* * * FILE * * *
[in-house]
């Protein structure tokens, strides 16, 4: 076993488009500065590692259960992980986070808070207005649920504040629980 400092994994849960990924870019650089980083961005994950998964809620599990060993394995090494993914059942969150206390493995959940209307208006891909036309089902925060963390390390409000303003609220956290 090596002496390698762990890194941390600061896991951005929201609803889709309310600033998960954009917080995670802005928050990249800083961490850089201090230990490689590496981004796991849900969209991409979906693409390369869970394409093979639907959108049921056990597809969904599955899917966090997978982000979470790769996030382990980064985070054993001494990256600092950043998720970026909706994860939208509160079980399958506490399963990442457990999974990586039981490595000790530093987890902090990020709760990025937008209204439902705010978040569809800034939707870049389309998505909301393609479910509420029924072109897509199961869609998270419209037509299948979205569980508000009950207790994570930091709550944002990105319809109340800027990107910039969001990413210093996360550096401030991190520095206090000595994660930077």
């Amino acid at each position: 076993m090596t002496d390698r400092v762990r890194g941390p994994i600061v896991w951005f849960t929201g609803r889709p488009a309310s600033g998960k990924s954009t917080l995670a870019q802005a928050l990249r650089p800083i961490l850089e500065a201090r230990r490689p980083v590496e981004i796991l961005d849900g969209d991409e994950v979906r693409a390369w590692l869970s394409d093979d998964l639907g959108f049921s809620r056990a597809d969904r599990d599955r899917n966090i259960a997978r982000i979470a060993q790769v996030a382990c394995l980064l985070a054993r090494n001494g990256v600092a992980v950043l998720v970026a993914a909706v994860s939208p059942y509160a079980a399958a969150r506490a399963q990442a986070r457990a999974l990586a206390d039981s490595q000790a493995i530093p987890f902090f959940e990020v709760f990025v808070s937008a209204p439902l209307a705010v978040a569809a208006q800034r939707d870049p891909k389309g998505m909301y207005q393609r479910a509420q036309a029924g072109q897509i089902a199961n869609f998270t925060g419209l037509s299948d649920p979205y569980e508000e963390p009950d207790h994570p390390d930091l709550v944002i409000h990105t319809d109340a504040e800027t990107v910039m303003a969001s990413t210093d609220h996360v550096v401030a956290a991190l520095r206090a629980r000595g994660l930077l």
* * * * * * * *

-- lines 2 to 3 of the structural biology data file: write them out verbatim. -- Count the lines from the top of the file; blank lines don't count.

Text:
């Protein structure tokens, strides 16, 4: 076993488009500065590692259960992980986070808070207005649920504040629980 400092994994849960990924870019650089980083961005994950998964809620599990060993394995090494993914059942969150206390493995959940209307208006891909036309089902925060963390390390409000303003609220956290 090596002496390698762990890194941390600061896991951005929201609803889709309310600033998960954009917080995670802005928050990249800083961490850089201090230990490689590496981004796991849900969209991409979906693409390369869970394409093979639907959108049921056990597809969904599955899917966090997978982000979470790769996030382990980064985070054993001494990256600092950043998720970026909706994860939208509160079980399958506490399963990442457990999974990586039981490595000790530093987890902090990020709760990025937008209204439902705010978040569809800034939707870049389309998505909301393609479910509420029924072109897509199961869609998270419209037509299948979205569980508000009950207790994570930091709550944002990105319809109340800027990107910039969001990413210093996360550096401030991190520095206090000595994660930077």
């Amino acid at each position: 076993m090596t002496d390698r400092v762990r890194g941390p994994i600061v896991w951005f849960t929201g609803r889709p488009a309310s600033g998960k990924s954009t917080l995670a870019q802005a928050l990249r650089p800083i961490l850089e500065a201090r230990r490689p980083v590496e981004i796991l961005d849900g969209d991409e994950v979906r693409a390369w590692l869970s394409d093979d998964l639907g959108f049921s809620r056990a597809d969904r599990d599955r899917n966090i259960a997978r982000i979470a060993q790769v996030a382990c394995l980064l985070a054993r090494n001494g990256v600092a992980v950043l998720v970026a993914a909706v994860s939208p059942y509160a079980a399958a969150r506490a399963q990442a986070r457990a999974l990586a206390d039981s490595q000790a493995i530093p987890f902090f959940e990020v709760f990025v808070s937008a209204p439902l209307a705010v978040a569809a208006q800034r939707d870049p891909k389309g998505m909301y207005q393609r479910a509420q036309a029924g072109q897509i089902a199961n869609f998270t925060g419209l037509s299948d649920p979205y569980e508000e963390p009950d207790h994570p390390d930091l709550v944002i409000h990105t319809d109340a504040e800027t990107v910039m303003a969001s990413t210093d609220h996360v550096v401030a956290a991190l520095r206090a629980r000595g994660l930077l």